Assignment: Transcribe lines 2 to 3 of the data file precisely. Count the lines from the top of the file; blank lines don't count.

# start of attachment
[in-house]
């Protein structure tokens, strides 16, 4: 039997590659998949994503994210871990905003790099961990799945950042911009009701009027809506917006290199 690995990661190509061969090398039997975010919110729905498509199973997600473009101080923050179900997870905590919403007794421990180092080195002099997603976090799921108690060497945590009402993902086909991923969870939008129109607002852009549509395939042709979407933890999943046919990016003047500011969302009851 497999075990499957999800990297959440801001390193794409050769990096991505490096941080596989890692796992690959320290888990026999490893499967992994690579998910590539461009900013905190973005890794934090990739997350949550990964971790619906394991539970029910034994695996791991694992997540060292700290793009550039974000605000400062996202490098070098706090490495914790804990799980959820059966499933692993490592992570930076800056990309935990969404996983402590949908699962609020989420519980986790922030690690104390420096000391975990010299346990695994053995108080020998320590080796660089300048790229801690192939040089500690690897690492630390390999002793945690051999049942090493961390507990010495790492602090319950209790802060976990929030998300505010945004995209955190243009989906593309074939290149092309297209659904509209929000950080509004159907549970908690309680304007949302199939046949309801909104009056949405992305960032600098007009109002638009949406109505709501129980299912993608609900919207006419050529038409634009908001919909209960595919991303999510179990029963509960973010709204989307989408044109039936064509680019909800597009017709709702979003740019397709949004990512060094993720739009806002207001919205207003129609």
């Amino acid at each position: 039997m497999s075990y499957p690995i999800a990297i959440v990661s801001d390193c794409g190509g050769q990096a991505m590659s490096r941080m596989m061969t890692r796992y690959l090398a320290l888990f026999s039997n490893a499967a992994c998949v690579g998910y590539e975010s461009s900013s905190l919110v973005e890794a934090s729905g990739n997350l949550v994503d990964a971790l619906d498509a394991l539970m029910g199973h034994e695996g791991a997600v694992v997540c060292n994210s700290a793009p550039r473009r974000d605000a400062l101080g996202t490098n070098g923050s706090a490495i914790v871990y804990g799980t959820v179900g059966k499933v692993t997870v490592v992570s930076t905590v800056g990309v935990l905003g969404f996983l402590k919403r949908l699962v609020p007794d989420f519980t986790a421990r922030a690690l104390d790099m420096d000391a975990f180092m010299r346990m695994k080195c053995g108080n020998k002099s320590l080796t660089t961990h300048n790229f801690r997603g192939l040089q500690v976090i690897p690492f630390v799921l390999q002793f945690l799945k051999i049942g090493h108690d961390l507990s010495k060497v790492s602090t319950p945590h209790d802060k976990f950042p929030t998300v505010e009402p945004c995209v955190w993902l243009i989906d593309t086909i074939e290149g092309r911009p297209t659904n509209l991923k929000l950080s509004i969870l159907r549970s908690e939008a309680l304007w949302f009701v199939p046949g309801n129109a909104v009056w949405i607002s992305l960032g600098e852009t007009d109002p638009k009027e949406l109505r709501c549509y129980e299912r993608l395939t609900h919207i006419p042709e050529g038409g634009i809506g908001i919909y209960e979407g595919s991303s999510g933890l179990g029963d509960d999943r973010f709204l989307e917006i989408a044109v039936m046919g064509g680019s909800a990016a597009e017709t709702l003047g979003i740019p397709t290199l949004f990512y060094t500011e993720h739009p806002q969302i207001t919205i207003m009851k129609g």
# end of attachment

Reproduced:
């Protein structure tokens, strides 16, 4: 039997590659998949994503994210871990905003790099961990799945950042911009009701009027809506917006290199 690995990661190509061969090398039997975010919110729905498509199973997600473009101080923050179900997870905590919403007794421990180092080195002099997603976090799921108690060497945590009402993902086909991923969870939008129109607002852009549509395939042709979407933890999943046919990016003047500011969302009851 497999075990499957999800990297959440801001390193794409050769990096991505490096941080596989890692796992690959320290888990026999490893499967992994690579998910590539461009900013905190973005890794934090990739997350949550990964971790619906394991539970029910034994695996791991694992997540060292700290793009550039974000605000400062996202490098070098706090490495914790804990799980959820059966499933692993490592992570930076800056990309935990969404996983402590949908699962609020989420519980986790922030690690104390420096000391975990010299346990695994053995108080020998320590080796660089300048790229801690192939040089500690690897690492630390390999002793945690051999049942090493961390507990010495790492602090319950209790802060976990929030998300505010945004995209955190243009989906593309074939290149092309297209659904509209929000950080509004159907549970908690309680304007949302199939046949309801909104009056949405992305960032600098007009109002638009949406109505709501129980299912993608609900919207006419050529038409634009908001919909209960595919991303999510179990029963509960973010709204989307989408044109039936064509680019909800597009017709709702979003740019397709949004990512060094993720739009806002207001919205207003129609």
């Amino acid at each position: 039997m497999s075990y499957p690995i999800a990297i959440v990661s801001d390193c794409g190509g050769q990096a991505m590659s490096r941080m596989m061969t890692r796992y690959l090398a320290l888990f026999s039997n490893a499967a992994c998949v690579g998910y590539e975010s461009s900013s905190l919110v973005e890794a934090s729905g990739n997350l949550v994503d990964a971790l619906d498509a394991l539970m029910g199973h034994e695996g791991a997600v694992v997540c060292n994210s700290a793009p550039r473009r974000d605000a400062l101080g996202t490098n070098g923050s706090a490495i914790v871990y804990g799980t959820v179900g059966k499933v692993t997870v490592v992570s930076t905590v800056g990309v935990l905003g969404f996983l402590k919403r949908l699962v609020p007794d989420f519980t986790a421990r922030a690690l104390d790099m420096d000391a975990f180092m010299r346990m695994k080195c053995g108080n020998k002099s320590l080796t660089t961990h300048n790229f801690r997603g192939l040089q500690v976090i690897p690492f630390v799921l390999q002793f945690l799945k051999i049942g090493h108690d961390l507990s010495k060497v790492s602090t319950p945590h209790d802060k976990f950042p929030t998300v505010e009402p945004c995209v955190w993902l243009i989906d593309t086909i074939e290149g092309r911009p297209t659904n509209l991923k929000l950080s509004i969870l159907r549970s908690e939008a309680l304007w949302f009701v199939p046949g309801n129109a909104v009056w949405i607002s992305l960032g600098e852009t007009d109002p638009k009027e949406l109505r709501c549509y129980e299912r993608l395939t609900h919207i006419p042709e050529g038409g634009i809506g908001i919909y209960e979407g595919s991303s999510g933890l179990g029963d509960d999943r973010f709204l989307e917006i989408a044109v039936m046919g064509g680019s909800a990016a597009e017709t709702l003047g979003i740019p397709t290199l949004f990512y060094t500011e993720h739009p806002q969302i207001t919205i207003m009851k129609g």